Desktop apps with Electron

Today's Menu

  • What is Electron / Features
  • Basic Concepts
  • Hello World
  • Handling Assets
  • Databases
  • Packaging
  • Automatic Updates
  • Reveal Case Study

Made with ♥︎ by GitHub.

Electron allows you to write native applications for desktop using Javascript and Node.js

Electron works for

  • Windows
  • OSX
  • Linux

Electron features

  • Automatic Updates
  • Crash Reporting
  • Native menu controls
  • Native notifications
  • OS specific components
  • Simplified IPC communication

Built on Electron

Let's get down on it

Basic Concepts

The processes

The Main Process

In Electron, the process that runs package.json’s main script is called the main process. The script that runs in the main process can display a GUI by creating web pages.

tl;dr: This is the node.js application - the backend

The processes

The Renderer Process

Since Electron uses Chromium for displaying web pages, Chromium’s multi-process architecture is also used. Each web page in Electron runs in its own process, which is called the renderer process.

tl;dr: This is the frontend browser stuff

The Stack

  • Chromium 49
  • Node.js 5.1.1 of Mar 2016

The Stack deeper

  • Electron boots through node                                               
  • Hacked Chromium to have Node.js bindings on Renderer process (AKA can use FS, etc from frontapp)

Hello World

Basic boilerplate

├── package.json
├── main.js
└── index.html
  "name"    : "your-app",
  "version" : "0.1.0",
  "main"    : "main.js"
npm start

The package.json

Start app with

The main module

'use strict';

const electron = require('electron');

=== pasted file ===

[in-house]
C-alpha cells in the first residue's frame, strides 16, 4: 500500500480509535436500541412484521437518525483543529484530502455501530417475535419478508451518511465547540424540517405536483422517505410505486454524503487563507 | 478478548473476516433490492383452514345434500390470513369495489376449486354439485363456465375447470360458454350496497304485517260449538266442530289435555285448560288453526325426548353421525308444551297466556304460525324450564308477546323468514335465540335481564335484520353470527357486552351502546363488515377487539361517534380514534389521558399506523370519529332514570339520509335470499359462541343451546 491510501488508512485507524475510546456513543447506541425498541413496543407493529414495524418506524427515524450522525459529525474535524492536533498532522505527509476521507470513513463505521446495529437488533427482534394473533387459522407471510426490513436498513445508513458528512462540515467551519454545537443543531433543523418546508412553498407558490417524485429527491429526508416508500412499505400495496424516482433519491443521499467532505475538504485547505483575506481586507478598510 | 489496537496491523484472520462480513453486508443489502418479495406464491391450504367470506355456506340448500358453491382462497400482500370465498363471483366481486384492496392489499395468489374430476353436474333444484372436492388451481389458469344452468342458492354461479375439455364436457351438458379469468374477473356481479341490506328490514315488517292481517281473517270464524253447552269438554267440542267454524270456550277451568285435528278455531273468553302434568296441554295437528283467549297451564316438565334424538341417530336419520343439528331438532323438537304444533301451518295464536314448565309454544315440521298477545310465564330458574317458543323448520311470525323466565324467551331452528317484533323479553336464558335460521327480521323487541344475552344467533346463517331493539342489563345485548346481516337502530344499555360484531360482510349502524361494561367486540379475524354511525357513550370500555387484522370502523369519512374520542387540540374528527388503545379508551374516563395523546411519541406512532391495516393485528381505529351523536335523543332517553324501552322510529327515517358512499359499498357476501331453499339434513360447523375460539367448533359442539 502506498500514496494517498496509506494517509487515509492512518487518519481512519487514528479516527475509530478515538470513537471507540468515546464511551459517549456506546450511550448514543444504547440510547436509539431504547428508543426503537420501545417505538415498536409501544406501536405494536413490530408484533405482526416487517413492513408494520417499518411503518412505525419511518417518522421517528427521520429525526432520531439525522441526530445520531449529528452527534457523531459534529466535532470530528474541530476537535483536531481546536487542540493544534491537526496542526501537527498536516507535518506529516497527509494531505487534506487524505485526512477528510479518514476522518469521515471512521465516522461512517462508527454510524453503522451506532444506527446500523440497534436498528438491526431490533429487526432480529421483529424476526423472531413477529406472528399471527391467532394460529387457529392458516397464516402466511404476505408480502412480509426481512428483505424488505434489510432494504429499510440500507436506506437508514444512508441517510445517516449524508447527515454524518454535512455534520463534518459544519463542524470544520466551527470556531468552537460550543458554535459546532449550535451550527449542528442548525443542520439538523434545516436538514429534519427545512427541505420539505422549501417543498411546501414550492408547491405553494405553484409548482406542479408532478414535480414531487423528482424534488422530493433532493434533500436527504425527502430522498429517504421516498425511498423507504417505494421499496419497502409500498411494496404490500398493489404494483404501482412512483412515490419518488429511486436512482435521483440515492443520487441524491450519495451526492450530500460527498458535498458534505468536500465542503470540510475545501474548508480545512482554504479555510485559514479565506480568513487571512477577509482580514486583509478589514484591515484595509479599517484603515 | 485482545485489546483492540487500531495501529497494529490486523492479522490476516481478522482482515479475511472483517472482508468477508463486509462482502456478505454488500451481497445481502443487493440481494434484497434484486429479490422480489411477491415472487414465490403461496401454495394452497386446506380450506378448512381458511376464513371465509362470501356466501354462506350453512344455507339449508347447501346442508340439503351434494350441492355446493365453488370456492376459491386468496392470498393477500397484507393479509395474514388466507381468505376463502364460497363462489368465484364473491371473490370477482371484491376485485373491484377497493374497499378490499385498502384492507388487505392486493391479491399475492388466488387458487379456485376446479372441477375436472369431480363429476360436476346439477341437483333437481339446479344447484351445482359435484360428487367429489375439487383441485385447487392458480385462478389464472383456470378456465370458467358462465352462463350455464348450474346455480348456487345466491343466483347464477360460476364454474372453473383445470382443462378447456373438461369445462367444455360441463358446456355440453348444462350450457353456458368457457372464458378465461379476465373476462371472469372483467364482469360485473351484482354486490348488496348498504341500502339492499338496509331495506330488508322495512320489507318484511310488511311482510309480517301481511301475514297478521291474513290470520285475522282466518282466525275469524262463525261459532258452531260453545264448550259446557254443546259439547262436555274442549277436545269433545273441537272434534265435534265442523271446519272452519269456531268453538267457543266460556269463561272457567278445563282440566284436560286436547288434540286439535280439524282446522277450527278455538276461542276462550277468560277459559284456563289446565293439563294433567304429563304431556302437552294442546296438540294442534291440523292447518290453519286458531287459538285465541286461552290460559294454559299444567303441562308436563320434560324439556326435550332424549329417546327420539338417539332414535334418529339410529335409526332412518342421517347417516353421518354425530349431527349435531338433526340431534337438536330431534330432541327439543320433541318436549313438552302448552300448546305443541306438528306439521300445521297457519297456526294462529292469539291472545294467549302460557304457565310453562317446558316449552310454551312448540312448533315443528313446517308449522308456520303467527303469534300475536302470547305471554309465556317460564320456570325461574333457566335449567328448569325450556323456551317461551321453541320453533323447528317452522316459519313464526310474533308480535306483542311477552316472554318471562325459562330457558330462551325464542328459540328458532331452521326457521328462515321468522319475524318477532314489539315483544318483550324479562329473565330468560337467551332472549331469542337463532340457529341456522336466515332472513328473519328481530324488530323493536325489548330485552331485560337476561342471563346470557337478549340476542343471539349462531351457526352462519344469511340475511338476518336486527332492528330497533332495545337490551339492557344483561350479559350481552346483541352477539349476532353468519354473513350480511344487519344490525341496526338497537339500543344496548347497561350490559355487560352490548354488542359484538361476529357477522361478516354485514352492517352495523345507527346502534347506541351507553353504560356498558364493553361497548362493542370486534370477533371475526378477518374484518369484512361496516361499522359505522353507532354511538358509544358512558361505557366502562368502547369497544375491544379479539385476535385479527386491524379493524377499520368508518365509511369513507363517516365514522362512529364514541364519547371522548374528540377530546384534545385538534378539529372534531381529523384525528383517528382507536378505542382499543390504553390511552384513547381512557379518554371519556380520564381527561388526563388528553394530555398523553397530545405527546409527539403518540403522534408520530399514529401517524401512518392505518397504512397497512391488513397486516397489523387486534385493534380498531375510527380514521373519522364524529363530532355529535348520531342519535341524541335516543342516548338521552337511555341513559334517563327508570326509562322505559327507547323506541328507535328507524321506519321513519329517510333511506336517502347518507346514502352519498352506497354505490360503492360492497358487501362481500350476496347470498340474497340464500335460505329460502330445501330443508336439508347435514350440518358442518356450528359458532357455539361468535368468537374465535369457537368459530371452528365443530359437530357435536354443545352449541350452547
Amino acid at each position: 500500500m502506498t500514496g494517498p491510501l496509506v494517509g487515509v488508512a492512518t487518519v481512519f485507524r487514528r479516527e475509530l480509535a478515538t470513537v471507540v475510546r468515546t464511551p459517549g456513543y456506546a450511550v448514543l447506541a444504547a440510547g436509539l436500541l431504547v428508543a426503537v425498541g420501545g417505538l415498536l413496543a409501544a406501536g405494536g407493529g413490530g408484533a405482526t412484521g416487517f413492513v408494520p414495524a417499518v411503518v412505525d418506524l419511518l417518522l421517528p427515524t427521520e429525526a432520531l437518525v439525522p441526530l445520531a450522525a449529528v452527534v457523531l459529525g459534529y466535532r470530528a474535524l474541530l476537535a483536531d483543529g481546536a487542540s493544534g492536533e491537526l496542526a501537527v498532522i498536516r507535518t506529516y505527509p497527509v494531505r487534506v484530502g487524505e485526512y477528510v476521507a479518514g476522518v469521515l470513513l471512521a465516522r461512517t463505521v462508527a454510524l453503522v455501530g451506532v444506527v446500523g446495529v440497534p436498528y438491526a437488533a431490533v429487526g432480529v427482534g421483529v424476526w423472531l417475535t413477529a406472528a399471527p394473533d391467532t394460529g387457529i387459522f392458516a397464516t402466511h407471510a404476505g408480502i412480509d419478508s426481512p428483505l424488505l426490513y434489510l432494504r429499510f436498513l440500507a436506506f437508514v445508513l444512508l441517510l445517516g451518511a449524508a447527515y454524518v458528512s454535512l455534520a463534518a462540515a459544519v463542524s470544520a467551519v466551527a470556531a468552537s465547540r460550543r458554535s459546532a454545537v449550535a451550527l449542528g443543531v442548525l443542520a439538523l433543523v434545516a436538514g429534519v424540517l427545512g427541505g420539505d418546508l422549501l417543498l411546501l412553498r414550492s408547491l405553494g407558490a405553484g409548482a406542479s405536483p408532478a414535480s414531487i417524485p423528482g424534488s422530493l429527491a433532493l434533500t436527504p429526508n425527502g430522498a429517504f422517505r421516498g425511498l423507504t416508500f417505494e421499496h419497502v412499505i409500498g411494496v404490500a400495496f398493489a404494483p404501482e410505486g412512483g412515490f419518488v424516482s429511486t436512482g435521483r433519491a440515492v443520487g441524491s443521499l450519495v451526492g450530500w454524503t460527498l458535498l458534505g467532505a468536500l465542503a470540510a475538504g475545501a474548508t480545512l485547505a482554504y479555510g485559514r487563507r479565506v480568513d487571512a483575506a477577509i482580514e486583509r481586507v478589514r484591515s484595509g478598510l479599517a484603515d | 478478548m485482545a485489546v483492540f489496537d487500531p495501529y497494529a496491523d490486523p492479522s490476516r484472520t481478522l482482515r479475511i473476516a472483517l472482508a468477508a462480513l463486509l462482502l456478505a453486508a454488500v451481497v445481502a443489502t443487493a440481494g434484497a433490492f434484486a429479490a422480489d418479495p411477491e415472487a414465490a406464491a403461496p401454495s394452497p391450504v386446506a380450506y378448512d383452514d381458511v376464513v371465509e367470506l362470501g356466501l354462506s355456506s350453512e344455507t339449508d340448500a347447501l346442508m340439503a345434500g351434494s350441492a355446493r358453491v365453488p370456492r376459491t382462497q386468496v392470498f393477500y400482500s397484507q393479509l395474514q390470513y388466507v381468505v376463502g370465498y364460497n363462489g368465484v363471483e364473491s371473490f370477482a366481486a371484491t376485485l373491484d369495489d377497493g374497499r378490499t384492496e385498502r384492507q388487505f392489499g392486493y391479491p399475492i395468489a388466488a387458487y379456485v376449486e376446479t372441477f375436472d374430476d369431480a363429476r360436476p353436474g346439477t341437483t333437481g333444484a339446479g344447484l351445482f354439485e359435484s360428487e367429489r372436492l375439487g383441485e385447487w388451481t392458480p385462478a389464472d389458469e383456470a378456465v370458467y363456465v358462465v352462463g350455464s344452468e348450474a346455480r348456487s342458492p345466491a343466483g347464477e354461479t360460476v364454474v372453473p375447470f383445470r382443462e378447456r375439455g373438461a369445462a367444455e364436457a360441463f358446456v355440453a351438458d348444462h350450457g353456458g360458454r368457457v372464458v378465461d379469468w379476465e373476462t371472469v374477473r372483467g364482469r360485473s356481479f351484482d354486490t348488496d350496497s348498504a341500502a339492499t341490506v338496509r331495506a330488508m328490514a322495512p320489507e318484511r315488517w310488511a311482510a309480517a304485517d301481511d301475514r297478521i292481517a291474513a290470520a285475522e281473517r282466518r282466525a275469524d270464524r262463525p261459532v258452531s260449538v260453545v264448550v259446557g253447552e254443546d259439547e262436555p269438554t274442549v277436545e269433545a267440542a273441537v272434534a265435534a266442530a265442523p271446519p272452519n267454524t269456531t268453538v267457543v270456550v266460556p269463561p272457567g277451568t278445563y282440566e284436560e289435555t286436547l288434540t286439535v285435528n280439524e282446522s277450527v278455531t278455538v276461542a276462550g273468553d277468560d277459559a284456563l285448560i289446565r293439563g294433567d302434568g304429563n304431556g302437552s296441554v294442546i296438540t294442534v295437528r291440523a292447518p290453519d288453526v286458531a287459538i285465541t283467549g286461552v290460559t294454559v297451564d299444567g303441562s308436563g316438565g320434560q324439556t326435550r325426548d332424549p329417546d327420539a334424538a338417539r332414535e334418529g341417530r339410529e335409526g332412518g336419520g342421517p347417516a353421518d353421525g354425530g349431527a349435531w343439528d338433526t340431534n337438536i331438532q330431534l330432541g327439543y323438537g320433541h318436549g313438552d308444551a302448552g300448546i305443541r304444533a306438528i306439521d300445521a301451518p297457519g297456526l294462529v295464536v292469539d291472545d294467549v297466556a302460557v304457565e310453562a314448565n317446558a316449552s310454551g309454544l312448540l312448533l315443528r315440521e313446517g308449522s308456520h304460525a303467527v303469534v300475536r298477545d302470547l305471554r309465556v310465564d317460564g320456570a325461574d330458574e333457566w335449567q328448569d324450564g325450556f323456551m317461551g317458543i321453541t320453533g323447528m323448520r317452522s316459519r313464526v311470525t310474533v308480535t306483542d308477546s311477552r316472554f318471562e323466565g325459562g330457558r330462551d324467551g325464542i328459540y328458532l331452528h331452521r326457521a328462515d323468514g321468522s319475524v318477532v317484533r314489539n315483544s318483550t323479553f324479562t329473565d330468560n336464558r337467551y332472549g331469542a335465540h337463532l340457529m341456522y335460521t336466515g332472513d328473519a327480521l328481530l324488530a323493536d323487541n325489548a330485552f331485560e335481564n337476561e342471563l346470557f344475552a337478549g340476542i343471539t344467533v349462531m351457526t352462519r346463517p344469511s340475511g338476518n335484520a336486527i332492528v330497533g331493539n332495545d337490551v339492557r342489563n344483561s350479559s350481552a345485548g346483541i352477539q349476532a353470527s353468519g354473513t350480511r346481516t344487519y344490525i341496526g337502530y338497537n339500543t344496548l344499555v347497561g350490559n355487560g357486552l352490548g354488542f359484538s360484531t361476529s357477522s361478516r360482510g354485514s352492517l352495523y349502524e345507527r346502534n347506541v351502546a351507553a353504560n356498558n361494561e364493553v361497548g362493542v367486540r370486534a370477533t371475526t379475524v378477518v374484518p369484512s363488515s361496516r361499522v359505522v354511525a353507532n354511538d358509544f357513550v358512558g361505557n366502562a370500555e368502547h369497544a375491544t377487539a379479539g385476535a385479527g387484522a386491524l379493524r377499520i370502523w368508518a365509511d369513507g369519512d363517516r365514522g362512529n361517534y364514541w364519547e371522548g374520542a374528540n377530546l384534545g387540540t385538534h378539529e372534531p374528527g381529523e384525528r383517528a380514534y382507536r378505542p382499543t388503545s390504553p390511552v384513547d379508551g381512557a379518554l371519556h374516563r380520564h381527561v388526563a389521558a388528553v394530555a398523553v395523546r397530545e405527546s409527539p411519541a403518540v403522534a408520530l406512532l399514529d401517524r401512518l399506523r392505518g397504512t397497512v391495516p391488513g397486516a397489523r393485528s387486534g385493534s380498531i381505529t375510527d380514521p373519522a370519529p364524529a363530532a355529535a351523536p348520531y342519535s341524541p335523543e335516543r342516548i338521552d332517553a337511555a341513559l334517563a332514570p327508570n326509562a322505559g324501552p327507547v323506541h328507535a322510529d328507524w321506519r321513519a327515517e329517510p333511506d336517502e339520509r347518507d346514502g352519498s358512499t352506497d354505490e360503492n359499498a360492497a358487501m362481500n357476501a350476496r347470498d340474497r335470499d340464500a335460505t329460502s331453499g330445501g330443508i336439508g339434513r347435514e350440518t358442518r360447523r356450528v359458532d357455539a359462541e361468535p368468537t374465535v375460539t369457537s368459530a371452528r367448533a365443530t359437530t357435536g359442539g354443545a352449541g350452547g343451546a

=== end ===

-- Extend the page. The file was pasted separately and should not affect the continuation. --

const app =;  // Module to control application life.
const BrowserWindow = electron.BrowserWindow;

var mainWindow = null;

// Quit when all windows are closed.
app.on('window-all-closed', function() {

// This method will be called when Electron has finished
// initialization and is ready to create browser windows.
app.on('ready', function() {
  // Create the browser window.
  mainWindow = new BrowserWindow({width: 800, height: 600});

  // and load the index.html of the app.
  mainWindow.loadURL('file://' + __dirname + '/index.html');


Frontend Assets

  • Position them wherever you want
  • Reference is based on FS
    • Use relative paths
    • Use absolute FS paths ("/Applications/MyApp/...")
    • Get absolute path from electron
  • JS has commonJS built in, no need to browserify
  • Single target browser 🎉🎊🎉🎊🎉🎊😎👌

Binary Assets

  • Position them wherever you want
  • Reference is based on FS
  • Prefer to submodule them
  • Include all possible targets (win32, win64, etc)
  • Delete not needed targets on build stage

NPM modules

The Native Node Modules problem is abstracted away from you during the build process.

no sweat

Protecting Source

  • Using the ASAR archiving package
    • Atom Shell ARchive
  • Requires special provisions
    • Can no longer reference assets directly
    • Special methods exist for reading raw files
  • Application files are now a tarball and thus Read Only